Where is… (the bathroom)?
¿Dónde está… (el baño)?
Where can I take a taxi?
¿Dónde puedo tomar un taxi?
What is the best way to go to…?
¿Cuál es la mejor forma de ir a…?
How far is the… from the…?
¿Qué tan lejos está el/la… del/de la…?
I’m looking for the closest metro station.
Busco la estación del metro más cercana.
How do I get to the hospital?
¿Cómo llego al hospital?
Is there a park around here?
¿Hay un parque cerca de aquí?
*Spanish is a gendered language. When using an adjective, such as “lost” (“perdido/a) in the above example, the proper ending (a or o) depends on the gender of the speaker. So if you’re a guy, it would be “estoy perdido,” whereas, if you’re a lady, the correct formulation would be “estoy perdida.” Some native English speakers struggle with this issue when they first begin learning Spanish, but after a while adjusting word endings based on gender becomes second nature.
Dovetailing with the navigational terms, here are a few prepositions as well as how to say “to the left/right of”:
In front of
To the right of…
A la derecha de…
To the left of…
A la izquierda de…
Last on the list of navigational terminologies, here are the cardinal directions in Spanish:
Moving around Madrid or Santiago, here are a few verbs that you’ll find handy:
“Ser” is used to refer to a condition or action that is permanent and unchanging – for instance, when describing someone’s name or national origin. “I am from the United States” is translated as “Yo soy de los estados unidos.”
“Estar” is used to refer to a condition or action that is transient, meaning it is limited in time or will change in the future – for instance, when describing someone’s current location or mood. “I am at the park” translates to “Yo estoy in el parque.”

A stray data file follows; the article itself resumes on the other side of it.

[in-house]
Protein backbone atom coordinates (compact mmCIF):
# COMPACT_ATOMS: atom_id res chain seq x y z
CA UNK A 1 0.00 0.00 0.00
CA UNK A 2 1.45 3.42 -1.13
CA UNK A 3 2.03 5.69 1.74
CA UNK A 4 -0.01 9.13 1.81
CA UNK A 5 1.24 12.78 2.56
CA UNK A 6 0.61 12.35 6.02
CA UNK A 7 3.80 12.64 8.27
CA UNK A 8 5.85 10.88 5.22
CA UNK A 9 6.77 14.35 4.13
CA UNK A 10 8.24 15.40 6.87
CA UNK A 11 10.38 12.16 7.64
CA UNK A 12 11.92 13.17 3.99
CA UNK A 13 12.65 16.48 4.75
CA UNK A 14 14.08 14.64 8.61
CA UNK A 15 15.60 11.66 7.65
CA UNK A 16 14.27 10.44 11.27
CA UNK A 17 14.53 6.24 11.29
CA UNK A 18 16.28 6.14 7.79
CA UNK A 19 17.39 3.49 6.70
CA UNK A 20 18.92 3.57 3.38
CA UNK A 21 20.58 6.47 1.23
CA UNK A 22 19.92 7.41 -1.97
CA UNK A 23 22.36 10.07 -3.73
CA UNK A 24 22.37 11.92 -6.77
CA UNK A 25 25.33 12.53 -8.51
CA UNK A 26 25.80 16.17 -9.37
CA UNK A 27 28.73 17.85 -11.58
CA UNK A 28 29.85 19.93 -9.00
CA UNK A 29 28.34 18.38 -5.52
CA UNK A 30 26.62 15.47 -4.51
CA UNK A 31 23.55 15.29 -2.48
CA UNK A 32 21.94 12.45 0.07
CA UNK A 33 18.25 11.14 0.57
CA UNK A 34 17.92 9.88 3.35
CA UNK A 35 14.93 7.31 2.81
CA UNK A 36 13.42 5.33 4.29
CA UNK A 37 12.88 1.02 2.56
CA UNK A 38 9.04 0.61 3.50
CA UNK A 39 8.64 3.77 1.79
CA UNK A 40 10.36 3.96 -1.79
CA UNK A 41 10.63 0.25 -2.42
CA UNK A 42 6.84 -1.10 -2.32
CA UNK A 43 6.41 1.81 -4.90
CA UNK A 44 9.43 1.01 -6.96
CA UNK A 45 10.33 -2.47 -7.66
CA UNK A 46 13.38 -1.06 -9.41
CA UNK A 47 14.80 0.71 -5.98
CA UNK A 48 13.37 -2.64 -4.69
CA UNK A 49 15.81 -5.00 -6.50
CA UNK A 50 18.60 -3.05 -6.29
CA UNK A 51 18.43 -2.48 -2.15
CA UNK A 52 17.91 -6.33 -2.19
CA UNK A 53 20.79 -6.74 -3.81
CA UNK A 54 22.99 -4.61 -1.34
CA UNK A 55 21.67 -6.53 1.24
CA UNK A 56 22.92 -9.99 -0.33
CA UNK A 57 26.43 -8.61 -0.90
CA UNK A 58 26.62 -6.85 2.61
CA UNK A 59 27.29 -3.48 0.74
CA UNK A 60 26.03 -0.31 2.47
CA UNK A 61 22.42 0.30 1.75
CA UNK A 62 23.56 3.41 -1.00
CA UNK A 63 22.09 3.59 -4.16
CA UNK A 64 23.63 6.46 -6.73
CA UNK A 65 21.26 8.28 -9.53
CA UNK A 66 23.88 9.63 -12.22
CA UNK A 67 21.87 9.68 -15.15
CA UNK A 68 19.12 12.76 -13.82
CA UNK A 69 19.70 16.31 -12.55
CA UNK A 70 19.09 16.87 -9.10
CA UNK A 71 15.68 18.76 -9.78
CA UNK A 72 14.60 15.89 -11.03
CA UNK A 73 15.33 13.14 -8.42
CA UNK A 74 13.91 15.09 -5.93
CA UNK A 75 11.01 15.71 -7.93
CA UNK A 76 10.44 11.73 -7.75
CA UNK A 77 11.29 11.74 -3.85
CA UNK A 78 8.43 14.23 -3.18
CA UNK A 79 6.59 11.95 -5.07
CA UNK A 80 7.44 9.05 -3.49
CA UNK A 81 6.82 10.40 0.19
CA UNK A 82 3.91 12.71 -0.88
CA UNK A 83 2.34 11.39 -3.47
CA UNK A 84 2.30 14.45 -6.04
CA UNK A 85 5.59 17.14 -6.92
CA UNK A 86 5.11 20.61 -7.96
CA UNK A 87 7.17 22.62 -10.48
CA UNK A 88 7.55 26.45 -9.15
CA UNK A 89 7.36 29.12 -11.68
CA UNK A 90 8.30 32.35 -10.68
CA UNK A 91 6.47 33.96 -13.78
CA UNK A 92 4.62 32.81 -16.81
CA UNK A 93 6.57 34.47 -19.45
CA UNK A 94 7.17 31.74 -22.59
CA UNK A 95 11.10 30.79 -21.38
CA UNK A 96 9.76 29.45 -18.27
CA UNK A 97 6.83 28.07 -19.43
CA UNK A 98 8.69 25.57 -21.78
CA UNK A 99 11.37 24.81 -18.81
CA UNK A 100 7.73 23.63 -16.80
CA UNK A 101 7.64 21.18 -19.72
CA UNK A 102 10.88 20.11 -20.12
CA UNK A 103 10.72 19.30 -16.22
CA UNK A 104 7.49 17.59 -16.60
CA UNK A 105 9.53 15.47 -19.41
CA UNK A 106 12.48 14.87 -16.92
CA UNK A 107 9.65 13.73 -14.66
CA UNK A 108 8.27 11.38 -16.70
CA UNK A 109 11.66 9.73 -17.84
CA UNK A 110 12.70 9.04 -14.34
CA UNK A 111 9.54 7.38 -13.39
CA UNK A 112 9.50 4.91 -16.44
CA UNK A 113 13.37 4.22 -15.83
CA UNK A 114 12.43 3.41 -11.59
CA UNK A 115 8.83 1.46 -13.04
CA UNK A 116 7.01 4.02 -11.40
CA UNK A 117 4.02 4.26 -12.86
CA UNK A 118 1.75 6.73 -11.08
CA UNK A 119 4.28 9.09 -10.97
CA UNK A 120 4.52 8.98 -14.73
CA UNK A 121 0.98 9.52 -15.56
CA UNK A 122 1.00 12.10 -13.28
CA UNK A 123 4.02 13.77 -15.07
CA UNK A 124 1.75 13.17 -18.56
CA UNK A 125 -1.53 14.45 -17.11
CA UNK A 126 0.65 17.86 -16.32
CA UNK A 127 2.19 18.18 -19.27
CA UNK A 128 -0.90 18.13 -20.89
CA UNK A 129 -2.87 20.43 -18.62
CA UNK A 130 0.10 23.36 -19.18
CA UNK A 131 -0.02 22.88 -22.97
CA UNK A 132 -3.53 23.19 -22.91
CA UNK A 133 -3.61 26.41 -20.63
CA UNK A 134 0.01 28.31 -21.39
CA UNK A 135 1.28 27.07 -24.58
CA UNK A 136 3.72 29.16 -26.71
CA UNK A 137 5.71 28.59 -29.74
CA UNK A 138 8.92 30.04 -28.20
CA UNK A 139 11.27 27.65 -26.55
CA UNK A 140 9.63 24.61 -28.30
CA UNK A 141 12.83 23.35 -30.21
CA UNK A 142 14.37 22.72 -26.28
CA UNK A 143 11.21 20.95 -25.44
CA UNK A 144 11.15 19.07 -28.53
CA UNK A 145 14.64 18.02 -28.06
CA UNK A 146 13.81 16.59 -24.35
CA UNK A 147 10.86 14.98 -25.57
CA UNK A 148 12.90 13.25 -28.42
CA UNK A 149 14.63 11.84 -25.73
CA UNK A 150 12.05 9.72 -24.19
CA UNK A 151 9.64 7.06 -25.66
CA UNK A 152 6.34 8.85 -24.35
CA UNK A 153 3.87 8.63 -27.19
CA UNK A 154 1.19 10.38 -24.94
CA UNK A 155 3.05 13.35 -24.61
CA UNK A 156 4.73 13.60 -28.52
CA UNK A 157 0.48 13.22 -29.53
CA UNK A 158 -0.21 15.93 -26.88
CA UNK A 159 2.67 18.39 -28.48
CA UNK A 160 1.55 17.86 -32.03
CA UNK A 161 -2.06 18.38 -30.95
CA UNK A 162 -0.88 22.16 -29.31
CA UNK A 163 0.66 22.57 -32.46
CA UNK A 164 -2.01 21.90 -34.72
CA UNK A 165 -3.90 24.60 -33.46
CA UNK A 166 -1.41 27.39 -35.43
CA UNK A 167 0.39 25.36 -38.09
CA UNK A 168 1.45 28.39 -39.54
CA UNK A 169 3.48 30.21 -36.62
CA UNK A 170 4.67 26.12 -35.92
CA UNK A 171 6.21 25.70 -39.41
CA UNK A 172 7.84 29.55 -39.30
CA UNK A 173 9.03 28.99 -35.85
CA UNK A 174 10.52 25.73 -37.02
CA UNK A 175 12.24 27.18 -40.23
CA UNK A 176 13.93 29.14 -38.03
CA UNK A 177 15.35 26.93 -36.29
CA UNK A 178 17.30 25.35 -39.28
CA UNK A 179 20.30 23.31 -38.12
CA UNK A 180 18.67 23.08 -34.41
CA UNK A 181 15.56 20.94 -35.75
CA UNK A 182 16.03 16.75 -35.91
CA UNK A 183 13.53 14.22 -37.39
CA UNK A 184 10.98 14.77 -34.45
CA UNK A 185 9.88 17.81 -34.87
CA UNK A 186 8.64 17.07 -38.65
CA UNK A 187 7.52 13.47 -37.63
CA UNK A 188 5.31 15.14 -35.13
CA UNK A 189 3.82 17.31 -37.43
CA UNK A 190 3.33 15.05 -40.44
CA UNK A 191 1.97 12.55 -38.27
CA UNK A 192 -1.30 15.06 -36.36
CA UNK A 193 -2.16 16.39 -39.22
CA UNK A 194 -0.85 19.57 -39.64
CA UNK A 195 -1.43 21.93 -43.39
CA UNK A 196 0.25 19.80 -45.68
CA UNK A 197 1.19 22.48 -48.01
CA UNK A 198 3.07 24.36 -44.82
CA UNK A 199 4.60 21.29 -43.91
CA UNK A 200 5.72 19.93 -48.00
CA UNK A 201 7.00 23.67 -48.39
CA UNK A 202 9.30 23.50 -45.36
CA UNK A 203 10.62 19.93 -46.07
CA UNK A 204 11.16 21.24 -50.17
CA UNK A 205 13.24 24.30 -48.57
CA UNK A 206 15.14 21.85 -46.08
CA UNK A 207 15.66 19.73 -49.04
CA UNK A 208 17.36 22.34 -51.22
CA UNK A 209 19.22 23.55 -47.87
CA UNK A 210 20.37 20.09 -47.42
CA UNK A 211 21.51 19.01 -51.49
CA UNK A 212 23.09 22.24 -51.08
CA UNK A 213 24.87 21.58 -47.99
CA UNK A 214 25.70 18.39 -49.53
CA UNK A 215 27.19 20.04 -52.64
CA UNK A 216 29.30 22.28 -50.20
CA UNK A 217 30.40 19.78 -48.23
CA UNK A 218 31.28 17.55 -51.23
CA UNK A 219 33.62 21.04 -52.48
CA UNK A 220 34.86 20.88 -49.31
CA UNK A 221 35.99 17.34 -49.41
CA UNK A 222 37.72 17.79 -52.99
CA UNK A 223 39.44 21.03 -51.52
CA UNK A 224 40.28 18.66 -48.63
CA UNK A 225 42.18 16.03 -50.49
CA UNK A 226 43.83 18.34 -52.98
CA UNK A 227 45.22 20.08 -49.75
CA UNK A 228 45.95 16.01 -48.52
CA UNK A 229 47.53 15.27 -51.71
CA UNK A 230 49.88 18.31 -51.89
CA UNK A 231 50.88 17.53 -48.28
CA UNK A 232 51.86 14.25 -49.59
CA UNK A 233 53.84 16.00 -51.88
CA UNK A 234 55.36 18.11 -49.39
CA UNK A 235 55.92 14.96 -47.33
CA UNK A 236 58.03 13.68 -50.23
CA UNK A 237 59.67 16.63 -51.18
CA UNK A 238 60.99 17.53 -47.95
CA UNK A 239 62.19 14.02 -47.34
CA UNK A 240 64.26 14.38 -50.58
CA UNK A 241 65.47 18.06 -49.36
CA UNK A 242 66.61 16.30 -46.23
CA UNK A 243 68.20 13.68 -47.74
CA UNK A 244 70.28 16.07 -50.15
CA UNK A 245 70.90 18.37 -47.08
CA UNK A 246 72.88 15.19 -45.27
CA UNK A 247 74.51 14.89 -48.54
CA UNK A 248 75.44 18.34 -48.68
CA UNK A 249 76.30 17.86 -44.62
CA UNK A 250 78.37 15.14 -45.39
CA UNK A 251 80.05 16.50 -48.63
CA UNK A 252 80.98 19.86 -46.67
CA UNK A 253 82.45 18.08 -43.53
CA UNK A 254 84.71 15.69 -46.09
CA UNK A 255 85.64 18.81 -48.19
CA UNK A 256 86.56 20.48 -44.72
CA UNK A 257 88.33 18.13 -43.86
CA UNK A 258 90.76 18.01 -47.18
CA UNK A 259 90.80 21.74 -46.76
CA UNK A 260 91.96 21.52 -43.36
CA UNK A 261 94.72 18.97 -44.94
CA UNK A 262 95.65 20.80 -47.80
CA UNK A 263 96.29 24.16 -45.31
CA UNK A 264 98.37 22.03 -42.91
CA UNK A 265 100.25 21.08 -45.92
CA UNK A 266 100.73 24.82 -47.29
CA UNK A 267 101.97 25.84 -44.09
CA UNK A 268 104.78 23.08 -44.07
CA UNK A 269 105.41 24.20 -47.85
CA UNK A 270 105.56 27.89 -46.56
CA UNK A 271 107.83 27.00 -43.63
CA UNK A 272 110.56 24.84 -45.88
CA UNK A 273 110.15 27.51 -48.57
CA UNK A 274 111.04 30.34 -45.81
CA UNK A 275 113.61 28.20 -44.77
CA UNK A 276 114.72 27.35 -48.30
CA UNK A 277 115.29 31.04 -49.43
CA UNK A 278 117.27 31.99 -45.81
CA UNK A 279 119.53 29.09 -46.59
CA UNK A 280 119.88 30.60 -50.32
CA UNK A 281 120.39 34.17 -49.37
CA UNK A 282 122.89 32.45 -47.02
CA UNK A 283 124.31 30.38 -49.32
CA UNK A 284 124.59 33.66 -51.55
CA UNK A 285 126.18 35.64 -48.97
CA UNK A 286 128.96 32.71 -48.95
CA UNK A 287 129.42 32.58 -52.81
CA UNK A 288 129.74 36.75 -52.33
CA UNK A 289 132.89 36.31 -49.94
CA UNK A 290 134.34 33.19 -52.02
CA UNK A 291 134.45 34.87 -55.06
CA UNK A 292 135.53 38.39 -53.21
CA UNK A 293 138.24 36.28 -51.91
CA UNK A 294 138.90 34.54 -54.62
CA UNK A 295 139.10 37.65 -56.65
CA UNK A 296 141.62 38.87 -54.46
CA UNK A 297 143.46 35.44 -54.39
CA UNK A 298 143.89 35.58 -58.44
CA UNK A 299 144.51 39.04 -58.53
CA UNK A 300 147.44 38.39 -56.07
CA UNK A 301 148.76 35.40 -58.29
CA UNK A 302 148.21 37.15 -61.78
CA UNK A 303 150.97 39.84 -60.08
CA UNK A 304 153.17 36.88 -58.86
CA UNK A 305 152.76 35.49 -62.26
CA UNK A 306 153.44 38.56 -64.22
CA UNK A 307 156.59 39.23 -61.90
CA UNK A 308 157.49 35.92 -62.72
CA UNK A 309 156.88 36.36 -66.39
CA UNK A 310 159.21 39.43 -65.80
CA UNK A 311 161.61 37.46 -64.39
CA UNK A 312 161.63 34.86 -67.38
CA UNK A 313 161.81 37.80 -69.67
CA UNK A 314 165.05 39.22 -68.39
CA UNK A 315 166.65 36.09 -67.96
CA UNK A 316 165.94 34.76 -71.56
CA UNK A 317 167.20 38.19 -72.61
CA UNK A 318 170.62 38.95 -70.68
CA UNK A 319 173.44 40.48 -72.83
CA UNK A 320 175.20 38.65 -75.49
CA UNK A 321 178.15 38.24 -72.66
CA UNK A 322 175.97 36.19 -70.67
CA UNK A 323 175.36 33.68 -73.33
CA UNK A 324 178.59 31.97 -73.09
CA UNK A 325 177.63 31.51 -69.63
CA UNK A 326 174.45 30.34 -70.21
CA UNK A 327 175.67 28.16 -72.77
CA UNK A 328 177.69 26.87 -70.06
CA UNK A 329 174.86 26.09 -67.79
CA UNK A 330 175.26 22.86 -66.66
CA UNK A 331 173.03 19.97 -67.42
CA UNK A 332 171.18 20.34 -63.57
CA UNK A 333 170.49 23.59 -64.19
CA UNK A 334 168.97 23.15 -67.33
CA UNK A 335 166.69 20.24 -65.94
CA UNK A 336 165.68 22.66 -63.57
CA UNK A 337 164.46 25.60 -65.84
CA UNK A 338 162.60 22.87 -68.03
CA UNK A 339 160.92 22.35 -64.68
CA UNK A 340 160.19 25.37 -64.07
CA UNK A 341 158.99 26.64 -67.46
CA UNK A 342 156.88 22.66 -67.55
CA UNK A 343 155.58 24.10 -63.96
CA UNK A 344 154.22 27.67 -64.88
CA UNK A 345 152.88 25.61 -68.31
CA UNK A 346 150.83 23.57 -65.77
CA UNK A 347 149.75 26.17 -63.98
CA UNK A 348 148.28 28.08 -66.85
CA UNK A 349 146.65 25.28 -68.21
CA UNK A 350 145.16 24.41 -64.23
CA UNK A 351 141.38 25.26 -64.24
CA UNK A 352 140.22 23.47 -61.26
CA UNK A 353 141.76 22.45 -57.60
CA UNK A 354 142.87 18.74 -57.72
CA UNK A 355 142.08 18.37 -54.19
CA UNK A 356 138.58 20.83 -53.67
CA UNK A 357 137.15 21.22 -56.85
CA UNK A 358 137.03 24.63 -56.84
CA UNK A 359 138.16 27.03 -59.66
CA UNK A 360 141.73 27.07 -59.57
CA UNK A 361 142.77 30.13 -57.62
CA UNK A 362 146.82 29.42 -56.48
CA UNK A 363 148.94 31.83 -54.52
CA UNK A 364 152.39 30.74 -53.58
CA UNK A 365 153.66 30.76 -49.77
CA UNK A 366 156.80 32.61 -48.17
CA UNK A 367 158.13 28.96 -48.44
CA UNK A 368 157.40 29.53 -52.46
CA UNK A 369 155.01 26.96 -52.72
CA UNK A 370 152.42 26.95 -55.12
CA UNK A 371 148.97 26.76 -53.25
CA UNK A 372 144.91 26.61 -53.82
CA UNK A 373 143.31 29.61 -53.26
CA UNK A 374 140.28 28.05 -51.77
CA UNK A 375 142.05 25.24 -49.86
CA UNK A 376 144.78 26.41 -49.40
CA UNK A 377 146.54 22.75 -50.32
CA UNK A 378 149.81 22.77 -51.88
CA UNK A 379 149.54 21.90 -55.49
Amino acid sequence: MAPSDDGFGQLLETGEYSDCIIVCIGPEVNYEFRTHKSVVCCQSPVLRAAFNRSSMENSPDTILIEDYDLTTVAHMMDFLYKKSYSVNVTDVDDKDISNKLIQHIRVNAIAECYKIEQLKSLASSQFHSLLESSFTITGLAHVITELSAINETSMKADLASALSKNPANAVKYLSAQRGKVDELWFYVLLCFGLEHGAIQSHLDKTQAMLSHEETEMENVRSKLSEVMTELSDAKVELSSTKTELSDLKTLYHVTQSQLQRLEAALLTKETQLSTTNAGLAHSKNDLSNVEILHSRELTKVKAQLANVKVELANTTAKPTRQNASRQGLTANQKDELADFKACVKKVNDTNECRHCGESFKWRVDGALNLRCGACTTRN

The delineation between these two forms of “to be” presents a challenge to many native English speakers. There are more nuances associated with the use of ser vs. estar that you’ll pick up as you progress in your language skills.
Romantic Spanish words
In case you plan on finding a sweetheart (“novio/a”) abroad – since people of Spain and Latin America are so lovely, no one can blame you — here are a few phrases you can use to sweet-talk your darling.
I love you
Te amo/Te quiero
I love you too
Yo también te amo/quiero
I’m in love
We are dating
We are engaged
Spanish school/classroom vocabulary
For the sake of fostering an immersive learning environment, most schools in Spain prefer that native English speakers only use their mother tongue in the classroom with students.
However, certain circumstances might require the use of the students’ native tongue. Here are a few terms associated with the school and classroom that are convenient for teachers to know:
La clase/El aula
La pizarra/El pizarrón
El escritorio/El pupitre
Common Spanish interview phrases
If you’re on the prowl for an ESL position in Spain or Latin America, job interviews will be conducted almost exclusively in English. Spanish proficiency generally is not a job requirement, nor it is customarily expected in a candidate.
Nonetheless, it can’t hurt to impress your prospective new employer by slipping in a few off-the-cuff Spanish phrases. Here are a some examples:
Entrevista de Trabajo
Curriculum/Hoja de Vida
Contrato de Trabajo
Convenient online apps to improve your Spanish repertoire
If you don’t have the bandwidth to invest in a formal Spanish class, that’s totally understandable. We’re all busy enough these days without an extra time commitment.
The good news is that — provided you have a phone with an internet connection and a few spare minutes each day — there are numerous excellent apps out there that offer bite-sized Spanish lessons you can squeeze into even the busiest of schedules.
I’d recommend the totally-free DuoLingo app to get your feet wet. If you enjoy it, you can always upgrade to the paid version or try out another paid service like Rosetta Stone.
Contact RVF International, your local experts on all things Spain and Spanish
To learn more about premium English-teaching opportunities in Spain or just to brush up on your casual Spanish, please feel free to contact RVF International. We’re always happy to chat – in English or in Spanish.
Ben Bartee is a Bangkok-based American journalist, grant writer, political essayist, researcher, travel blogger, and amateur philosopher. Contact him on Linkedin and check out his Portfolio.